Times overtakes Daily Telegraph headline print circulation for first time, ABC figures show

The Times has a larger daily print circulation than the Telegraph (when bulk sales are included) for the first time, new monthly figures show.

The Times sold 446,204 copies in December last year, up on 393,310 at rival the Telegraph, according to ABC’s monthly newsbrands report.

The paper’s climb has been aided by a 14.5 per cent year-on-year drop in circulation at the Telegraph, which was also down 14 per cent on the previous month, and bulk sales of more than 93,000.

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The Telegraph has ended bulk sales – those copies that end up in hotel lobbies and airport lounges and the like – previously passing off 67,000 copies. But the Times still sees value in selling copies to businesses who distribute in key locations, Press Gazette understands.

When the papers are compared strictly on the numbers of copies actively purchased (combining single copy and subscription sales) the Times circulation figure drops to 344,937 while the Telegraph comes in higher at 384,407.

Nick Hugh, chief executive of The Telegraph said: “Building on our position as the UK’s best selling quality newspaper, we are embarking on a new long term strategy to help secure a long and lasting future for original, trusted journalism.

“Our focus is on evolving the traditional publishing model to one that’s fit for the 21st century.

“Central to this is building stronger and deeper relationships with our readers by encouraging at least 10m of them to register with us. In doing so we can deliver a more personalised and seamless multimedia experience across both print and the range of devices used by our readers.”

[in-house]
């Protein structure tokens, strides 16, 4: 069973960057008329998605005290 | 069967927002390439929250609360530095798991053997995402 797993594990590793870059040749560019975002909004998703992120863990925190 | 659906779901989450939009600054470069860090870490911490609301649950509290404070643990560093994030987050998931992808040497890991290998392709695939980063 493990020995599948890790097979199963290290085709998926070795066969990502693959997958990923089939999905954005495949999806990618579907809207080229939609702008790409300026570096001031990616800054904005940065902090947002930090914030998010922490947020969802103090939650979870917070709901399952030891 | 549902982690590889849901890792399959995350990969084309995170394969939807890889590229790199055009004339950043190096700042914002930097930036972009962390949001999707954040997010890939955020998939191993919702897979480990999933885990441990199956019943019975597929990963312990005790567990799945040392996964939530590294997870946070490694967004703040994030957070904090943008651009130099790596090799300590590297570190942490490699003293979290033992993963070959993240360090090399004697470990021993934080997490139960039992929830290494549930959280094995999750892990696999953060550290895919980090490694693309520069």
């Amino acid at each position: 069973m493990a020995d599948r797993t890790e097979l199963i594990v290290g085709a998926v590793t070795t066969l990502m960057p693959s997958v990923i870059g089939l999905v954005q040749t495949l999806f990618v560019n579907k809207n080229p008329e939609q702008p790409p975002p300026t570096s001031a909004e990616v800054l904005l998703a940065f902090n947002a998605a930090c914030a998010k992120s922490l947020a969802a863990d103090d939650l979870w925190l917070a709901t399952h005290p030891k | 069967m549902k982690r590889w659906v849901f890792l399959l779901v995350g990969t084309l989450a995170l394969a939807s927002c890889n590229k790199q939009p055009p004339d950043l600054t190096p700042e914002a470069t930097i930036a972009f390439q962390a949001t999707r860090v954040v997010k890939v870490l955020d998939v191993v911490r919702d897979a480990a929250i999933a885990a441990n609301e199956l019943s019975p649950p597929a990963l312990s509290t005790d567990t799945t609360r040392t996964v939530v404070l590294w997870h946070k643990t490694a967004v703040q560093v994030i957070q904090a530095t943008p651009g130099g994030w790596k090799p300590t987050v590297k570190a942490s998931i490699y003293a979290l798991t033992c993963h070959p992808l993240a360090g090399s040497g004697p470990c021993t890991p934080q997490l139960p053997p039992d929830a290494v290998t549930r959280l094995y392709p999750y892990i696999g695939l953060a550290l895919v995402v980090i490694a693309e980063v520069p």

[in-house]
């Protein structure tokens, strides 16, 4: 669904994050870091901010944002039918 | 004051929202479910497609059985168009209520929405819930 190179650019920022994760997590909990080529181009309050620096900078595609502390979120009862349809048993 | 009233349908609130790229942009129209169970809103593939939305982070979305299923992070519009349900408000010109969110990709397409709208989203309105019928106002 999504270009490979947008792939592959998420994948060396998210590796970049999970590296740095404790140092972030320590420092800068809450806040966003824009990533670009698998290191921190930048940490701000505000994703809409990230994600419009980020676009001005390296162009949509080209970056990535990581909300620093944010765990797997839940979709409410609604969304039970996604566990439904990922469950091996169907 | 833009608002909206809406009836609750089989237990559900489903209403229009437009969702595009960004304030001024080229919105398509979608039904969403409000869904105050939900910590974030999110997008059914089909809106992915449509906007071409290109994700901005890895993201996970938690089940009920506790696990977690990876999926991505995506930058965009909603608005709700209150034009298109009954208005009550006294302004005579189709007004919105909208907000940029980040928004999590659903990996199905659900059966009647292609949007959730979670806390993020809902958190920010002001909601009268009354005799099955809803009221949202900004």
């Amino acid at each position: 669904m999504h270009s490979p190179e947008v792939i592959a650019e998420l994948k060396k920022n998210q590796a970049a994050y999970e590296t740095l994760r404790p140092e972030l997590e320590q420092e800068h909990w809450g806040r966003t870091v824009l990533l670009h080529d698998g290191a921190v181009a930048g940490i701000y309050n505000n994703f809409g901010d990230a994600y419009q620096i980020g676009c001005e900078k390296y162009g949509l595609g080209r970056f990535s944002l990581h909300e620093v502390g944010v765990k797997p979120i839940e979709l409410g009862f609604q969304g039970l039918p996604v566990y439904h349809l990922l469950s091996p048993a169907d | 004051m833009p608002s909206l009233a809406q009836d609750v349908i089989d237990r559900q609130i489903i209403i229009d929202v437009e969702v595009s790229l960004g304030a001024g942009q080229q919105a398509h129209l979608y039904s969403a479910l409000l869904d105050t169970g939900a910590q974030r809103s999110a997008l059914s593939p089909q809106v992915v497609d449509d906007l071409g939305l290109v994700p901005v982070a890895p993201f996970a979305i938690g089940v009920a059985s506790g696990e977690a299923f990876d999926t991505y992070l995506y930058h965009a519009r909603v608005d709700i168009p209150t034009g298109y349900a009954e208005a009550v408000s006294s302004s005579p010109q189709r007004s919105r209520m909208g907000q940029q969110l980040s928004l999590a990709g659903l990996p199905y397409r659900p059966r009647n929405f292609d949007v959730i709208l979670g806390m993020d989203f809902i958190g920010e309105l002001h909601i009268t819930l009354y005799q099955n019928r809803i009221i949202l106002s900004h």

Only in November, the circulation figures for the two papers presented a very different picture, with the Times then at 440,481 and the Telegraph at 458,487.

Circulation figures at the Times remain hardly unchanged from the same period last year with a fluctuation of just 0.01 per cent. The paper is also up 1 per cent on the previous month.

Responding to today’s ABC figures, Chris Duncan, managing director of Times Newspapers, said: “The Times is justifiably proud to reach this milestone. We are equally proud of our double digit growth in digital subscriptions and more than 2.5m registered users.

“This is testament to our continued investment in agenda-setting journalism and our relentless focus on keeping readers well-informed during turbulent times.”

ABC circulation figures for UK national newspapers in November 2017:

Publication Dec-17 Year-on-year % change Dec-16 Month-on-month % change Bulks
The Sun 1,480,337 -8.14 1,611,464 -0.75 124,142
Metro (FREE) 1,471,663 -0.26 1,475,543 0.15
Daily Mail 1,394,385 -6.5 1,491,264 0.76 58,714
The Sun on Sunday 1,227,015 -11.28 1,383,048 -3.44 124,257
The Mail on Sunday 1,137,024 -11.46 1,284,121 -3.38 53,502
London Evening Standard (FREE) 867,325 2.29 847,936 -3.36
The Sunday Times 735,025 -7.22 792,210 -2.12 88,258
Daily Mirror 581,877 -18.84 716,923 -1.01
Sunday Mirror 493,069 -20.58 620,861 -2.46
The Times 446,204 0.01 446,164 1.3 93,480
The Daily Telegraph 393,310 -14.51 460,054 -14.22
Daily Star 391,509 -11.12 440,471 -2.52
Daily Express 364,933 -6.82 391,626 -0.15
Sunday Express 317,893 -5.18 335,271 0.46
The Sunday Telegraph 303,307 -15.58 359,287 -10.78
i 257,221 -2.59 264,067 -0.89 60,186
Daily Star – Sunday 239,853 -6.96 257,790 -0.02
Financial Times 191,436 -0.92 193,211 2.4 26,087
Sunday People 191,188 -20.13 239,364 -3.83
The Observer 175,401 -3.7 182,140 -0.27
The Guardian 151,625 -5.88 161,091 3.32
Sunday Mail 143,788 -16.65 172,513 -1.35
Daily Record 139,237 -13.28 160,557 0.49
Sunday Post 127,370 -10.84 142,863 0.08 538
City AM (FREE) 90,351 -0.62 90,911 -0.52

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Comments

7 thoughts on “Times overtakes Daily Telegraph headline print circulation for first time, ABC figures show”

  1. In response to Tony Levene:

    The net result – getting a newspaper free – is the same from the customer’s viewpoint, but technically Waitrose deducts the cover price from the rest of a £10+ spend, rather than directly giving the papers away.

    It is unclear who actually underwrites this scheme: if the cost of the papers is borne by Waitrose (or, indirectly, via customers paying generally high prices) and if publishers/wholesalers are paid the usual full rates, they are not strictly bulks.

  2. I suggest you stand outside a London Tube station and count the piles of Standards that commuters have failed to pick up. That should answer your question.

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